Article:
Biden erased decades of historic crimes in his speech to Congress
05/01/2021 / By News Editors
As President Biden wrapped up a 65-minute joint address to Congress to mark his administration’s first 100 days, what was shared in the lead-up to his speech sowed discord over the entire affair:
(Article by Siraj Hashmi republished from OutsideVoices.Substack.com)
Sure enough, the President delivered on this. Opening his address, Biden stated, “I took the oath of office — lifted my hand off our family Bible — and inherited a nation in crisis. The worst pandemic in a century. The worst economic crisis since the Great Depression. The worst attack on our democracy since the Civil War.”
Yes, the January 6th siege on the U.S. Capitol building, often alluded to as an “insurrection,” was an embarrassing day for our country. But to suggest that it was “the worst attack on our democracy since the Civil War” is disingenuous at best. At worst, it’s a malicious attempt to whitewash the history of attacks carried out both by and on the government that have had much more catastrophic results.
Apart from the September 11th terrorist attacks that targeted the country’s financial system, Al Qaeda terrorists attacked the defenders of our democracy when a hijacked American Airlines flight 77 flew into the Pentagon. Were it not for the heroes who resisted against the hijackers of United flight 93, Al Qaeda’s attempt to fly a commercial airline into the White House or U.S. Capitol building would have come to fruition. Despite being a horrific tragedy, 9/11 has been dismissed by some as being explicitly a “foreign attack,” not one from within.
So, let’s explore attacks on our democracy from within.
Following 9/11, the Bush administration, in conjunction with Congress, expedited the passage of the Patriot Act, a wide-sweeping national security law that infringed on the civil liberties of every American in the name of fighting terror. The Fourth Amendment became a relic of the past as the government’s power to surveil and spy on its own citizens reached its peak. Individuals who shared names with persons of interest or suspected terrorists, including U.S. citizens, landed on government no-fly lists, restricting their right to freely move about the country for dubious reasons and with no due process or recourse. And even worse, many had their right to due process eviscerated when they were detained by the newly-created Department of Homeland Security and found themselves at Guantanamo Bay without even being charged with a crime.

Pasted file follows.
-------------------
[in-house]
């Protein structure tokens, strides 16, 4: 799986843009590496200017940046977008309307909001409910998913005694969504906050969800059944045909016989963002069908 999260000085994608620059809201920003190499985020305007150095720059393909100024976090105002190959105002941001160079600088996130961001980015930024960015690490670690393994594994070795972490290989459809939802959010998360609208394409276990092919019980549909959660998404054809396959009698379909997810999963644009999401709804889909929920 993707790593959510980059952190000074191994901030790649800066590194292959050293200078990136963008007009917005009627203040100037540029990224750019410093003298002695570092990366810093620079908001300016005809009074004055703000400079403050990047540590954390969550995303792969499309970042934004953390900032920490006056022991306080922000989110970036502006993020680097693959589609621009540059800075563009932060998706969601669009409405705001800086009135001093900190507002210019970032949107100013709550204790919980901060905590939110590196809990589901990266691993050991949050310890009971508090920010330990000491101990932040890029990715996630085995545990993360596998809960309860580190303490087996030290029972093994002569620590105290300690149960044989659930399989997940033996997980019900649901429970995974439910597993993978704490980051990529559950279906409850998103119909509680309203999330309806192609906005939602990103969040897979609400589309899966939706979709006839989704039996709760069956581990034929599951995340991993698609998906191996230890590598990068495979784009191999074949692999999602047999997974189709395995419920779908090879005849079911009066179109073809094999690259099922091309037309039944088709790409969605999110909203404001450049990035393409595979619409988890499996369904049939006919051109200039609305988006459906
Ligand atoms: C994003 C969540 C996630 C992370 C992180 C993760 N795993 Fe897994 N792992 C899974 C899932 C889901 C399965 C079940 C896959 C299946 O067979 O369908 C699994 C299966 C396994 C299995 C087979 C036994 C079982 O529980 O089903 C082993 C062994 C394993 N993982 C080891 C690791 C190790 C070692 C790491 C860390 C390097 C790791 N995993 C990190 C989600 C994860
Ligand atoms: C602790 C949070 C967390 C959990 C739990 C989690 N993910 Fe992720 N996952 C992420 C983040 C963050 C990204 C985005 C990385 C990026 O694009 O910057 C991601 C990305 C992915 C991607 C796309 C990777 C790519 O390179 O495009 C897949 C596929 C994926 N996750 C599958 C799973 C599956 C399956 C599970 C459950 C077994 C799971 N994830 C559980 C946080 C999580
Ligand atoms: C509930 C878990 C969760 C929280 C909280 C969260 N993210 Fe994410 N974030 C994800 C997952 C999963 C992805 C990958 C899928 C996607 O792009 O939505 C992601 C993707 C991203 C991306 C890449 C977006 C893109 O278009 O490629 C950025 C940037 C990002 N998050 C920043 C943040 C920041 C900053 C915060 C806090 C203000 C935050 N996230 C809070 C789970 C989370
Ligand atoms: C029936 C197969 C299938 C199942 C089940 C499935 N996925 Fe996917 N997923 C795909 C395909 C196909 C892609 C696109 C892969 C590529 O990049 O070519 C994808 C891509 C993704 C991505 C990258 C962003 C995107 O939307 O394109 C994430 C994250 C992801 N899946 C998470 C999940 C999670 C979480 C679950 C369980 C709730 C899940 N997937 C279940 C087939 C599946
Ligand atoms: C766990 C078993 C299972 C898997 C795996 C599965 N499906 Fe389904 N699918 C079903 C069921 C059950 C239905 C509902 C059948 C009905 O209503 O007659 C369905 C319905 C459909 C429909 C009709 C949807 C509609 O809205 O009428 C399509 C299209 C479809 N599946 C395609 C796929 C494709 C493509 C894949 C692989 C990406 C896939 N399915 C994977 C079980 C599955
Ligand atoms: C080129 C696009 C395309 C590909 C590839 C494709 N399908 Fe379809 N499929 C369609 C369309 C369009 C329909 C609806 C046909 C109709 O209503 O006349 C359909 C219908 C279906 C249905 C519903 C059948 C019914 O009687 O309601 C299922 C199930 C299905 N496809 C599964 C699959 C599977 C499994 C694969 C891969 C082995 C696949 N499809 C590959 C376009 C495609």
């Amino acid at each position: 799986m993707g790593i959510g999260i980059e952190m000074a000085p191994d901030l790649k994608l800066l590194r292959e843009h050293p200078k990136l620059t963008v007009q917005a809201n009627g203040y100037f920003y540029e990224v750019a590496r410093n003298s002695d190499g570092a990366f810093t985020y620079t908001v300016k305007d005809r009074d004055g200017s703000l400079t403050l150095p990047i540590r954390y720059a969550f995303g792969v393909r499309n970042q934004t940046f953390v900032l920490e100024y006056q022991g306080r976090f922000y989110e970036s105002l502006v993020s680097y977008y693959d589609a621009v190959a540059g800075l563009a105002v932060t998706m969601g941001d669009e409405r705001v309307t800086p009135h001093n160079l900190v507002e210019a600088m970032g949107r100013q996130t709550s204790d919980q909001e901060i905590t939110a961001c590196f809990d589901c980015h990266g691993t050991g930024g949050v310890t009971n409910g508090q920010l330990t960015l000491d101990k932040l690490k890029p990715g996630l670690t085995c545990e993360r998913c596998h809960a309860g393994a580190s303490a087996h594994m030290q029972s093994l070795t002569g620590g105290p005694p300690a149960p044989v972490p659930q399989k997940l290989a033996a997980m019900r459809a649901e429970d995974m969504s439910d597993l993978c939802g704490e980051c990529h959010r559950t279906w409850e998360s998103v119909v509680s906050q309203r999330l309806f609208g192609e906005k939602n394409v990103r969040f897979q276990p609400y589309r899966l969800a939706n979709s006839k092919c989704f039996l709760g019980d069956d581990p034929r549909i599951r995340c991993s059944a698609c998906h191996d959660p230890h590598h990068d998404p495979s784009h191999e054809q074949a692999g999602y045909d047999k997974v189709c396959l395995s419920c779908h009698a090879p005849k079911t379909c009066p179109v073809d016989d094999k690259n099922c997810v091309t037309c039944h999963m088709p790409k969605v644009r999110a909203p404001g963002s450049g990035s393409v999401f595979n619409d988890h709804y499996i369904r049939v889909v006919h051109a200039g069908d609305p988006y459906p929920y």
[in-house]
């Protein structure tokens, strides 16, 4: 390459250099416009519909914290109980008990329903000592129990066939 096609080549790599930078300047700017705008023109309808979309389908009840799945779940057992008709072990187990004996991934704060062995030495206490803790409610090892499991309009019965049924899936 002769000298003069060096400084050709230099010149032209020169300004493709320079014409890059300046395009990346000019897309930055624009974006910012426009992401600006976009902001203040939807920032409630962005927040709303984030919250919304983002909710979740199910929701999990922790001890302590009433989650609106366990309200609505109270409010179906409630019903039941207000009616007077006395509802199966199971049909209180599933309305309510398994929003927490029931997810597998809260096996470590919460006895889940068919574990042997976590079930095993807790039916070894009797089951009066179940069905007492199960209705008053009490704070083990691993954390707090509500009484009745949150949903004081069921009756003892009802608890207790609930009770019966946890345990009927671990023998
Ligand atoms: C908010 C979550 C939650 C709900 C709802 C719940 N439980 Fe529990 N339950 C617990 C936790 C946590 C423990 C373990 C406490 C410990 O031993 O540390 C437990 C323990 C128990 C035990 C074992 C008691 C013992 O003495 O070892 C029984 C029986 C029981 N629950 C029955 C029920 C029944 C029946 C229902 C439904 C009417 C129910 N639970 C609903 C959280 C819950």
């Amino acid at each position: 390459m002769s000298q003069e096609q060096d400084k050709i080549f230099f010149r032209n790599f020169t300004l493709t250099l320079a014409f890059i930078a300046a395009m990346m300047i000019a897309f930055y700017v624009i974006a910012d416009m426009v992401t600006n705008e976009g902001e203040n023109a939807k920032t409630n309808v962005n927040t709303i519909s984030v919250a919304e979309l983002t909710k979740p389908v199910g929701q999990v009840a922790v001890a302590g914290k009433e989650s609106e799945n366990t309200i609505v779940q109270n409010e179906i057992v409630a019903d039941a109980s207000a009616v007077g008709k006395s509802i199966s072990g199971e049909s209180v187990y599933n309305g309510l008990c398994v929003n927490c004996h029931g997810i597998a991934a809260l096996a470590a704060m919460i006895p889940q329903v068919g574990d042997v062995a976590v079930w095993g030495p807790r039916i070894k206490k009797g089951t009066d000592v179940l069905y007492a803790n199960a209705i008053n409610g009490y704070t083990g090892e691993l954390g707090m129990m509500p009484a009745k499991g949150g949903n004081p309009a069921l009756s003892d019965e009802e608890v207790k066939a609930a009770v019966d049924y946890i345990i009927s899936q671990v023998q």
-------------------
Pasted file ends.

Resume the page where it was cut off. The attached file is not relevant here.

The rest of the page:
Yet this is not the first time that American citizens, or even permanent residents for that matter, had their rights infringed upon by the government.
As the FBI was formed in the early 20th century, Americans whose ideologies were at odds with the government’s interests were often targeted by the agency’s longest-serving director, J. Edgar Hoover. In the eyes of the FBI Director, Dr. Martin Luther King Jr. was a suspected communist given his ties to Stanley Levison, whose suspected pro-communist activities were monitored by the FBI in the 1950s. Although Dr. King has been viewed as one of the most consequential leaders in American history due to his role in the civil rights movement, at the time, Hoover and many in the FBI viewed him as a threat to our democracy, ushering in communism under the guise of “civil rights.” The FBI infamously blackmailed Dr. King by sending him a letter advocating he commit suicide.
The Red Scare was so severe in the United States that the government actively sought to chip away at Americans’ First Amendment rights to prevent the spread of such ideas. And through the Lavender Scare in the early 1950s, thousands of people were forced out of government service for simply for being suspected of being homosexual.